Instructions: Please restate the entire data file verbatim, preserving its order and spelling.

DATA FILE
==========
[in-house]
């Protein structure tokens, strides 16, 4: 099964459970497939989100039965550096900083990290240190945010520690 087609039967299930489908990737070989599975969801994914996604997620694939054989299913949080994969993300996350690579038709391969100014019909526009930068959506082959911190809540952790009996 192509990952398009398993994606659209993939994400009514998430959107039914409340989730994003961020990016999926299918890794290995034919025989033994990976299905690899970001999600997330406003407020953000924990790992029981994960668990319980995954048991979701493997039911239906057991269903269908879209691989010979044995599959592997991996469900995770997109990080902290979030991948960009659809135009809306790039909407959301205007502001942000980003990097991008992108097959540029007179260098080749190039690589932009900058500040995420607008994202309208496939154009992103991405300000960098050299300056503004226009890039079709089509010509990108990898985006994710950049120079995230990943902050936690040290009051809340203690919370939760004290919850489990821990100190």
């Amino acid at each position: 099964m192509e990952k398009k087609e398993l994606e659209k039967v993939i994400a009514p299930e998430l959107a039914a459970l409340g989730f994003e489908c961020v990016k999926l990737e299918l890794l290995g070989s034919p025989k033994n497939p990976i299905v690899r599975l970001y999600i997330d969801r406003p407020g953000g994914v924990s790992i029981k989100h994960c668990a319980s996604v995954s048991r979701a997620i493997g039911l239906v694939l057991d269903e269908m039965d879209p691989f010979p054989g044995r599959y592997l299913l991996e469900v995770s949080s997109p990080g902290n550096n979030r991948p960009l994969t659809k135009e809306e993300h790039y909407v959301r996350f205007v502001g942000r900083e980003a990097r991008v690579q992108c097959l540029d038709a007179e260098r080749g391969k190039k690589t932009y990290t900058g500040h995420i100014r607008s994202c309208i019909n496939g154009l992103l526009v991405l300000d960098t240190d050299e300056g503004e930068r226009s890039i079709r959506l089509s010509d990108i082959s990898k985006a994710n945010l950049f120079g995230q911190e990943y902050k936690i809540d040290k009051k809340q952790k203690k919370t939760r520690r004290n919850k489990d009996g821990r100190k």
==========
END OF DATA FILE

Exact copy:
[in-house]
């Protein structure tokens, strides 16, 4: 099964459970497939989100039965550096900083990290240190945010520690 087609039967299930489908990737070989599975969801994914996604997620694939054989299913949080994969993300996350690579038709391969100014019909526009930068959506082959911190809540952790009996 192509990952398009398993994606659209993939994400009514998430959107039914409340989730994003961020990016999926299918890794290995034919025989033994990976299905690899970001999600997330406003407020953000924990790992029981994960668990319980995954048991979701493997039911239906057991269903269908879209691989010979044995599959592997991996469900995770997109990080902290979030991948960009659809135009809306790039909407959301205007502001942000980003990097991008992108097959540029007179260098080749190039690589932009900058500040995420607008994202309208496939154009992103991405300000960098050299300056503004226009890039079709089509010509990108990898985006994710950049120079995230990943902050936690040290009051809340203690919370939760004290919850489990821990100190």
């Amino acid at each position: 099964m192509e990952k398009k087609e398993l994606e659209k039967v993939i994400a009514p299930e998430l959107a039914a459970l409340g989730f994003e489908c961020v990016k999926l990737e299918l890794l290995g070989s034919p025989k033994n497939p990976i299905v690899r599975l970001y999600i997330d969801r406003p407020g953000g994914v924990s790992i029981k989100h994960c668990a319980s996604v995954s048991r979701a997620i493997g039911l239906v694939l057991d269903e269908m039965d879209p691989f010979p054989g044995r599959y592997l299913l991996e469900v995770s949080s997109p990080g902290n550096n979030r991948p960009l994969t659809k135009e809306e993300h790039y909407v959301r996350f205007v502001g942000r900083e980003a990097r991008v690579q992108c097959l540029d038709a007179e260098r080749g391969k190039k690589t932009y990290t900058g500040h995420i100014r607008s994202c309208i019909n496939g154009l992103l526009v991405l300000d960098t240190d050299e300056g503004e930068r226009s890039i079709r959506l089509s010509d990108i082959s990898k985006a994710n945010l950049f120079g995230q911190e990943y902050k936690i809540d040290k009051k809340q952790k203690k919370t939760r520690r004290n919850k489990d009996g821990r100190k």